From 9 to 16 June, the RoboCup Small Size League North American Open 2012 was held in Vancouver, Canada at the University of British Columbia. There were three participating teams: Thunderbots (University of BC, Vancouver, Canada), ER-Force (Friedrich-Alexander-Universität Erlangen-Nürnberg, Erlangen, Germany), and ZJUNLict (Zhejiang University, Zhejiang, China). This was the chance for these three teams to pit their robots against each other in preparation for the even bigger RoboCup competition in Mexico City.
Beginning of the Competition
On the first day of the competition, there was a work day for all the teams to use to get their robots ready again after a long flight to Canada. As the current mechanical team lead for the Thunderbots, I too had to get our own robots ready to play. The mechanical systems had already been completed some weeks ago, but unfortunately, even now, the electrical board testing and firmware coding still had not been completed yet and some parts that we needed were still not in. For the next day and a half, the team was scrambling to get everything finished in preparation for the first game on Sunday. Because, the only critical tasks remaining were the electrical testing and coding, only the electrical team had the know-how to tackle those tasks. The mechanical and software teams could only wait for results. As the electrical team worked, everybody else on the team became more and more stressed. We all kept wondering whether the team would have working robots for the first game. We were all helpless in this situation. The electrical team worked throughout the day and night trying to finish. Some of the other team members stayed in anticipation while others went home to rest hoping for results in the morning.
Throughout this work day, the Chinese team continued testing their robots on the field. They seemed like the most ready team. The German team however, had lots of work to do as well. Their flight to London from Germany was delayed and as a result, they missed their flight from London to Vancouver. They arrived in Vancouver on Saturday night. They had even less time than we did to get their robots working. When each team set up their work space, they each made sure to put up their mascots. For the Chinese team, they had a panda plush of about 1.5 ft tall and the Germans had a full size German flag.
On the game day, I woke at up 5:30 AM and arrived bright and early on campus at 8 AM. When I arrived, the electrical team was still at it and seemingly not even close to finishing. This led to a change in the team’s strategy to the competition. We would try to repair the electrical boards from last year’s robots. These old boards had a different size than the new ones and had different mounting holes, but luckily, somebody on the team had the great idea of including mounting holes for these old boards for this year’s robots. Otherwise, we would have had a really hard time hacking that together. Given only the few hours we had to hack this set up together, the mech team and I worked as fast as we could to finish. We each probably ran up and down the stairs at the UBC Engineering Design Center about 20 times that day looking for tools and delivering robots.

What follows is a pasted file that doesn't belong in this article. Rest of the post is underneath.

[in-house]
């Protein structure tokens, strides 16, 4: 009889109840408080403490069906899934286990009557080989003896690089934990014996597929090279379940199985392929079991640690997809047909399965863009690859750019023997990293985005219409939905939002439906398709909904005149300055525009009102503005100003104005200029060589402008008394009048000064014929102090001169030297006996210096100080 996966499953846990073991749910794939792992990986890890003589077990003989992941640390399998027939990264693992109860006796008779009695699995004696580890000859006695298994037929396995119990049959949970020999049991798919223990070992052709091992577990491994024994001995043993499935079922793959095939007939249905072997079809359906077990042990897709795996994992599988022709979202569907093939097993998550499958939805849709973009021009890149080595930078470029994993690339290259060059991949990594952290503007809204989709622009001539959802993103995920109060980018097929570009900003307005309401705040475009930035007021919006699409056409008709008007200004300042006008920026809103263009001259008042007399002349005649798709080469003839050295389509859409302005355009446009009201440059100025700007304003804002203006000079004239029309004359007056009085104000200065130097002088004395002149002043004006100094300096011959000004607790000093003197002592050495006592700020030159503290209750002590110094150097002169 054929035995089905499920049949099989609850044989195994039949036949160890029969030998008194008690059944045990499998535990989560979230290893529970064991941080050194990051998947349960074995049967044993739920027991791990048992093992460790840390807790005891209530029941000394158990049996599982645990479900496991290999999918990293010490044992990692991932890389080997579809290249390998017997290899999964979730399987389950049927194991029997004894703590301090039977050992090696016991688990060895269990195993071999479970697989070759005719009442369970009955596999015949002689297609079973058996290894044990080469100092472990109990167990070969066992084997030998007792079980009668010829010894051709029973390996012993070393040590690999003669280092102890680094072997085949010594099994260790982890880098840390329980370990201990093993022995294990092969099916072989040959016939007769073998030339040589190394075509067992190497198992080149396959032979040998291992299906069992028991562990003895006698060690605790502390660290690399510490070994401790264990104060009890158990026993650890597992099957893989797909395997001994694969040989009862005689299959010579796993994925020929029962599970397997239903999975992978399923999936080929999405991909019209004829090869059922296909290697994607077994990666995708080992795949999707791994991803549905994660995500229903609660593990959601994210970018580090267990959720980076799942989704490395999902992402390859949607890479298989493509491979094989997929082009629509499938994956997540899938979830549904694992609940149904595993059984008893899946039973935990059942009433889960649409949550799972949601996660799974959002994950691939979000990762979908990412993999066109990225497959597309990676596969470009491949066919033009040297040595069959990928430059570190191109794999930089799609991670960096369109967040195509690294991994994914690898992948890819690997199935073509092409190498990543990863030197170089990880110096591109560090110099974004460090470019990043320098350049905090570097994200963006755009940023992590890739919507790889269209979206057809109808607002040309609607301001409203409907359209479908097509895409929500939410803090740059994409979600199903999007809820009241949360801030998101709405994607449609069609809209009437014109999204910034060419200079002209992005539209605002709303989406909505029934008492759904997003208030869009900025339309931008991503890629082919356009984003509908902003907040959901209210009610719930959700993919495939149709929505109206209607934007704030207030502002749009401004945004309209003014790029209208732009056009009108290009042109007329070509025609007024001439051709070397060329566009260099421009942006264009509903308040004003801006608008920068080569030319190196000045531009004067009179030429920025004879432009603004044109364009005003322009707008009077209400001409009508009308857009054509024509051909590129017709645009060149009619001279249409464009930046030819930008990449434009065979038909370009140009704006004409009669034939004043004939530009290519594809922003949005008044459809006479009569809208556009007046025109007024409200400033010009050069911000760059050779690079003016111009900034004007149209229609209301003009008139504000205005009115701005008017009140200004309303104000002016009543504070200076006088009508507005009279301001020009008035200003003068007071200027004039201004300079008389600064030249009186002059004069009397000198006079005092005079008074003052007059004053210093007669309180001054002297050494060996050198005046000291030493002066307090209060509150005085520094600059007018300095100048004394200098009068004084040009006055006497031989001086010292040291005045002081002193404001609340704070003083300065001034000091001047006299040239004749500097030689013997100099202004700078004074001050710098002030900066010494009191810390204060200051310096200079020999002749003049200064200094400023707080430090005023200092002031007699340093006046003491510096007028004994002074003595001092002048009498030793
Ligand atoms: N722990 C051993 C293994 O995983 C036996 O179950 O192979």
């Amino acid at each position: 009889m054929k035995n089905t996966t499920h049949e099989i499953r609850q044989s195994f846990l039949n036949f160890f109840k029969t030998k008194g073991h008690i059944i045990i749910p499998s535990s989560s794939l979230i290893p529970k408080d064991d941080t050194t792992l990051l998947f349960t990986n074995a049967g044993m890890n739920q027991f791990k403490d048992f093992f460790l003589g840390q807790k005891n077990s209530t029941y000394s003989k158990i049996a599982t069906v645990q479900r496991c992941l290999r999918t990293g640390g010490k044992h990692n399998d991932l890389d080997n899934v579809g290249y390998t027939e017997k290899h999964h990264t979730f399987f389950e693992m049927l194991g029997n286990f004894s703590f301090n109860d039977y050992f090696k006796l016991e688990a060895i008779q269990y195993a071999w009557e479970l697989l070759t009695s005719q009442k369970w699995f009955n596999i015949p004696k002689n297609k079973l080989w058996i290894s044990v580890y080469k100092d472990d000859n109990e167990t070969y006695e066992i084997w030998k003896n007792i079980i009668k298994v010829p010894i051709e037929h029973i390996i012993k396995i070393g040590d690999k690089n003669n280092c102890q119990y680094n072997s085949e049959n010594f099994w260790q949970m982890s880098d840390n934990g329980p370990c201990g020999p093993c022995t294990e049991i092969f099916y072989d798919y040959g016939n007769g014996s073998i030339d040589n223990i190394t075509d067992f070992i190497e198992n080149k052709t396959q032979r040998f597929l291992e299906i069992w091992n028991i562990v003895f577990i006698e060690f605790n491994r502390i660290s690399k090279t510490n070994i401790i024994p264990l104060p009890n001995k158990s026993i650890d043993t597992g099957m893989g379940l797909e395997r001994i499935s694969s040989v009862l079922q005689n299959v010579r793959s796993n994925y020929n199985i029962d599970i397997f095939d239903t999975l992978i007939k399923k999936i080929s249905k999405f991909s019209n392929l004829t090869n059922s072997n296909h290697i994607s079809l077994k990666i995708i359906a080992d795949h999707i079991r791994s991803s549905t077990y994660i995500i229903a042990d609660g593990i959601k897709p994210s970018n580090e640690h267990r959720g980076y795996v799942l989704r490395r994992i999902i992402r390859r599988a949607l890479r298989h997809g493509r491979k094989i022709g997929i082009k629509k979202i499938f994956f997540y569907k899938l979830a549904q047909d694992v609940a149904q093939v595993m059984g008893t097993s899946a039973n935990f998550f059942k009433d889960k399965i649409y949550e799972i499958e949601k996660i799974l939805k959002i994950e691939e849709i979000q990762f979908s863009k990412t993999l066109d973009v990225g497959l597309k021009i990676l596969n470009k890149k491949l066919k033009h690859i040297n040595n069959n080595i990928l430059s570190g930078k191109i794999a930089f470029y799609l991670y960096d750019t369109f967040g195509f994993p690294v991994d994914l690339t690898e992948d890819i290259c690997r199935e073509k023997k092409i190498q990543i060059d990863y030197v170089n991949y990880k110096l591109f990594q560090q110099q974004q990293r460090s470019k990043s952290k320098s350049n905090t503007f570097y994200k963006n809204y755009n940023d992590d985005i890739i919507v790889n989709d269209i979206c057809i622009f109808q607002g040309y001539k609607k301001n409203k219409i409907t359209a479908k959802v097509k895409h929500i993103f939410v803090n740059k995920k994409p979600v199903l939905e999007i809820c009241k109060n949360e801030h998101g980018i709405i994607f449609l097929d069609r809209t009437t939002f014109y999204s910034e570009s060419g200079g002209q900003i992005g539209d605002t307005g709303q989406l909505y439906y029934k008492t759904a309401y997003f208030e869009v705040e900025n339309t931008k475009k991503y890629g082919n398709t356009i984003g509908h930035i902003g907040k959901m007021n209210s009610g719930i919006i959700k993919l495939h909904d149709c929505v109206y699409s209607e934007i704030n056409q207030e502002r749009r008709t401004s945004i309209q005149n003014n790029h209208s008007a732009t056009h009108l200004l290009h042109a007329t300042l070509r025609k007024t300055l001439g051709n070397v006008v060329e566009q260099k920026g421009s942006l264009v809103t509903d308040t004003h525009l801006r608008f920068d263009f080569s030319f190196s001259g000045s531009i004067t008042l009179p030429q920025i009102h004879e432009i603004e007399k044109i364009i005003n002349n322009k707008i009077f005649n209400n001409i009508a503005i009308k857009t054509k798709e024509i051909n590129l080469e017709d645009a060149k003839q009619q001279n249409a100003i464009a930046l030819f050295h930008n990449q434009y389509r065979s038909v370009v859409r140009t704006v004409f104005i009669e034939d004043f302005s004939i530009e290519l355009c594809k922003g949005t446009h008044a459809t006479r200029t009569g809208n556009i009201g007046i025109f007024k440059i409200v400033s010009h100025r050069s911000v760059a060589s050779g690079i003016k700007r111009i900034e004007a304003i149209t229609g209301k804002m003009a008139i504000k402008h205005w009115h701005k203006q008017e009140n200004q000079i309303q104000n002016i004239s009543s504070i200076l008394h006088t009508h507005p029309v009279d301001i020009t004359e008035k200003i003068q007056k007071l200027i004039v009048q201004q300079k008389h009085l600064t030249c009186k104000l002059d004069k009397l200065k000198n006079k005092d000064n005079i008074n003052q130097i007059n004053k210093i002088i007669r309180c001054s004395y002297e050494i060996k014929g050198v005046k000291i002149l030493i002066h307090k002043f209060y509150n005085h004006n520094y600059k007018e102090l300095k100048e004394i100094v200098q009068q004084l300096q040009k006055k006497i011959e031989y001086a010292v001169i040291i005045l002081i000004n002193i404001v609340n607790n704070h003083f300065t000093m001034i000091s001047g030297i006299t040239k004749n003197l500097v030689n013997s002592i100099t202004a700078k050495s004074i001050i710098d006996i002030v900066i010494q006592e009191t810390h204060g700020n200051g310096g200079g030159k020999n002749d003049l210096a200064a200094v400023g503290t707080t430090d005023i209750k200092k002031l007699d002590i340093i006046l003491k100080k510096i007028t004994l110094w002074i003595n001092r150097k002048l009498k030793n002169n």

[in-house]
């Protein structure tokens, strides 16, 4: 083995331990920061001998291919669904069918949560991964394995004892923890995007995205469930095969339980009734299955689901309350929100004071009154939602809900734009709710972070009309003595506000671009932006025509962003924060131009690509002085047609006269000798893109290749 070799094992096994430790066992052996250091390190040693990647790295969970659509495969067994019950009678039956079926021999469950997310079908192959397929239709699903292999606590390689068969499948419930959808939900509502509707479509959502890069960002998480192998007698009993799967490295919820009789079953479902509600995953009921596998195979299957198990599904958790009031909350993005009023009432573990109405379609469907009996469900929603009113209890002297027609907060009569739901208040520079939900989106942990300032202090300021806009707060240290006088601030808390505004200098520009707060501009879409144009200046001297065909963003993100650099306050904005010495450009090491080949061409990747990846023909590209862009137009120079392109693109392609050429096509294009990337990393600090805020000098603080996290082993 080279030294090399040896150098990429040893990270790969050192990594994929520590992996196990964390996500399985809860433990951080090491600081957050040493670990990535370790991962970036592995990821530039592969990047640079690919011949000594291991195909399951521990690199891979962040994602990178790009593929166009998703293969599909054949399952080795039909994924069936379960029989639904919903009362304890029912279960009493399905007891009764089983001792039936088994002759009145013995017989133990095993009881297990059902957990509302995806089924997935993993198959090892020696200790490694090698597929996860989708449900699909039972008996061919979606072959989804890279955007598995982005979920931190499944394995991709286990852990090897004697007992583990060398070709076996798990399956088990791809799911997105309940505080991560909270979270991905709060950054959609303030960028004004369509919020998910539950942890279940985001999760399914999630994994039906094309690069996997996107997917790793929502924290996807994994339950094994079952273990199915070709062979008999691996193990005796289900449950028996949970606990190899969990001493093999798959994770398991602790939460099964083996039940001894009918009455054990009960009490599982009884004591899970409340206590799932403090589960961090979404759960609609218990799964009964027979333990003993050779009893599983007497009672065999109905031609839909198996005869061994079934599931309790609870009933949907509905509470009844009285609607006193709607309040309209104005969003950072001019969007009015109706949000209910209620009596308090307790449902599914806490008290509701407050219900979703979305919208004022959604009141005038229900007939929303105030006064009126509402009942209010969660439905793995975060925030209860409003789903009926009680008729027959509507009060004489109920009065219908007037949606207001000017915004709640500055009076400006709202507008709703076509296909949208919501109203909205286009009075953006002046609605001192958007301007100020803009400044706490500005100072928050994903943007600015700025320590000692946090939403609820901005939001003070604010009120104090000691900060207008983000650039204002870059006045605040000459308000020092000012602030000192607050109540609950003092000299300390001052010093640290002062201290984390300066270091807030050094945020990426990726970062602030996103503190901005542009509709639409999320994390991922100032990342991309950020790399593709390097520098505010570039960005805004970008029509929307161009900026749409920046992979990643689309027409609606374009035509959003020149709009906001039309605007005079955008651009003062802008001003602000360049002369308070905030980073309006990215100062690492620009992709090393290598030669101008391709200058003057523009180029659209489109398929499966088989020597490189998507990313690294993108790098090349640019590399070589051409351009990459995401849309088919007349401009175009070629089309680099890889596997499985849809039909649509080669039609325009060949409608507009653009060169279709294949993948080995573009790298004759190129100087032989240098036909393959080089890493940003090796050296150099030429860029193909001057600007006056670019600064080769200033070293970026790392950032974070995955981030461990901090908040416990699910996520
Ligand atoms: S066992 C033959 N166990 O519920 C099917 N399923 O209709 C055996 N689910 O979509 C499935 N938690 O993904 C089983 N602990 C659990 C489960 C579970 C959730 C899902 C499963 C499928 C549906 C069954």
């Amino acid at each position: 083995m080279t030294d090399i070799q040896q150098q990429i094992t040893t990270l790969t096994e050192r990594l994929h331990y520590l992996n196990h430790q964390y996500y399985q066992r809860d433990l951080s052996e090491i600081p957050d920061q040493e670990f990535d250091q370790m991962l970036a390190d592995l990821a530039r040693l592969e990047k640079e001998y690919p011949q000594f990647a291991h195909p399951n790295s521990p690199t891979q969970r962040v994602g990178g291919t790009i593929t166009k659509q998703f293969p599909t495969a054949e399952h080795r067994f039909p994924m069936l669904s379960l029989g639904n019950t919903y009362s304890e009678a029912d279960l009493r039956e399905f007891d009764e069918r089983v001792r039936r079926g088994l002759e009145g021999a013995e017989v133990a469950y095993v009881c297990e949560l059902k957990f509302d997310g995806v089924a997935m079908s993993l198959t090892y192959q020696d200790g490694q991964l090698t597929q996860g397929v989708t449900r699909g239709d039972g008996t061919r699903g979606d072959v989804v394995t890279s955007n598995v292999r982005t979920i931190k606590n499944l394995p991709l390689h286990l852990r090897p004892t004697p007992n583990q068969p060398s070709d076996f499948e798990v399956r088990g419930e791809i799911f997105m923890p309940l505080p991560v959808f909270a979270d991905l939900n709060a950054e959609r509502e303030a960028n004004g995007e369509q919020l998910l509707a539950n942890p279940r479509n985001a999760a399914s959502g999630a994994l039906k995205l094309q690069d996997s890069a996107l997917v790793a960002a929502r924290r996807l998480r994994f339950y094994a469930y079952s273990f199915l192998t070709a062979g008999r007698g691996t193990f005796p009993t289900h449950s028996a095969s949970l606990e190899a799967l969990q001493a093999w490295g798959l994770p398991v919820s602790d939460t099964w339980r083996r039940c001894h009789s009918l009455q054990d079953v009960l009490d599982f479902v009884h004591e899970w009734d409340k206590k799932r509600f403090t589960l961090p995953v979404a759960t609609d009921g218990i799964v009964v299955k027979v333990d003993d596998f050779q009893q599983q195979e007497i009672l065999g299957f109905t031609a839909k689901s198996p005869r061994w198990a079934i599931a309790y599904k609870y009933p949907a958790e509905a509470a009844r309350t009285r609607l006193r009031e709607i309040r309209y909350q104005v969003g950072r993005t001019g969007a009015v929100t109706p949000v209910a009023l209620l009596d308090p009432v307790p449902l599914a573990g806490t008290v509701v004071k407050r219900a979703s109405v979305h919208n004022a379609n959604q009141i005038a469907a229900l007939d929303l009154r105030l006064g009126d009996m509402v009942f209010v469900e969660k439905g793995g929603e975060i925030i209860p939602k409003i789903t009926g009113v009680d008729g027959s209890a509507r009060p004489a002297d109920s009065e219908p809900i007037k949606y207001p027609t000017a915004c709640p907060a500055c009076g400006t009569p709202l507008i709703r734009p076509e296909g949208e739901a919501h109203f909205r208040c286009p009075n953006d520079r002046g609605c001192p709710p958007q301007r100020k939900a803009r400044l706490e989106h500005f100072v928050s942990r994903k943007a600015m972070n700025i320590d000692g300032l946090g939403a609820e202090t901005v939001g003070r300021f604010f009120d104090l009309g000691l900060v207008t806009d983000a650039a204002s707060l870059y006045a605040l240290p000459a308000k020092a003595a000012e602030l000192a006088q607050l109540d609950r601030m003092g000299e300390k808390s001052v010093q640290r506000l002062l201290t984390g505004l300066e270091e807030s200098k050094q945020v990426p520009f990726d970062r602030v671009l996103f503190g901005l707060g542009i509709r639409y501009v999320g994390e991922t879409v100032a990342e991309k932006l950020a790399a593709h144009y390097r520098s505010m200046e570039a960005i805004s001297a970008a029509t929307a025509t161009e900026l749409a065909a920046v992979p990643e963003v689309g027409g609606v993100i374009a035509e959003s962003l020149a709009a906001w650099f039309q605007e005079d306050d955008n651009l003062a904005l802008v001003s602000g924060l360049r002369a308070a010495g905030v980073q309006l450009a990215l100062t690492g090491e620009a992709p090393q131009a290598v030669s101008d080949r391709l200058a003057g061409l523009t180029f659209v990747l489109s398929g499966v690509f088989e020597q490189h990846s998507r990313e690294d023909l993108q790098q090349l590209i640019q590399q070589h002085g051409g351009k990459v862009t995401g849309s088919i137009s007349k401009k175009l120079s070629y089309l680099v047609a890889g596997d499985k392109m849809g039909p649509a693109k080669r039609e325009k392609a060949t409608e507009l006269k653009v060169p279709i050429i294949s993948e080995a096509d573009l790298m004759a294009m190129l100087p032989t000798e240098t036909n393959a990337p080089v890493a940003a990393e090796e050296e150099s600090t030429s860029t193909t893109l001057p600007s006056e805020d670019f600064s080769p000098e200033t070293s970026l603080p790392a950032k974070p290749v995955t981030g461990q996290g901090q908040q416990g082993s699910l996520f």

The first game was supposed to be at 9:30 AM, but my team certainly was not ready. It seemed like the other teams weren’t completely ready either, so the game was postponed until the afternoon. The Thunderbots was supposed to play the first game, but due to our lack of readiness, China and Germany played each other instead. When it became our turn we play, we managed to get three robots out of six on the field. None of these robots had a working break beam sensor (the sensor on the robot that is designed to detect ball possession). Without break beams, the robots did not know they could kick the ball, since it would never know if it had ball possession. The robots did not have a controller that worked well either (the controller determines how much voltage to apply to each of the motors such that the robot can move smoothly from A to B). A controller that didn’t work well meant the robots drove about on the field seemingly confused. “Derp” is probably the best word to describe it. Despite the shortcomings of these three robots, they played their best against ZJUNLIct from China and the Thunderbots were defeated 10-0.
On the following few days, the mech team tried to help the electrical team the best they could with tasks such as building extra connectors. We also tried to get the old break beam sensors working again. It was something that had to be on the robot if it were to ever kick the ball properly. After toiling for a few hours, we managed to get two out of three of them working. We probably could have gotten more if we knew more about the electrical design. There was little to go on in terms of the wiring schematic and spare parts. It was also hard to troubleshoot since ambient lighting largely affected the sensor. If it worked upstairs in our work space, it wouldn’t work downstairs on the playing field. It took us a while to figure that out.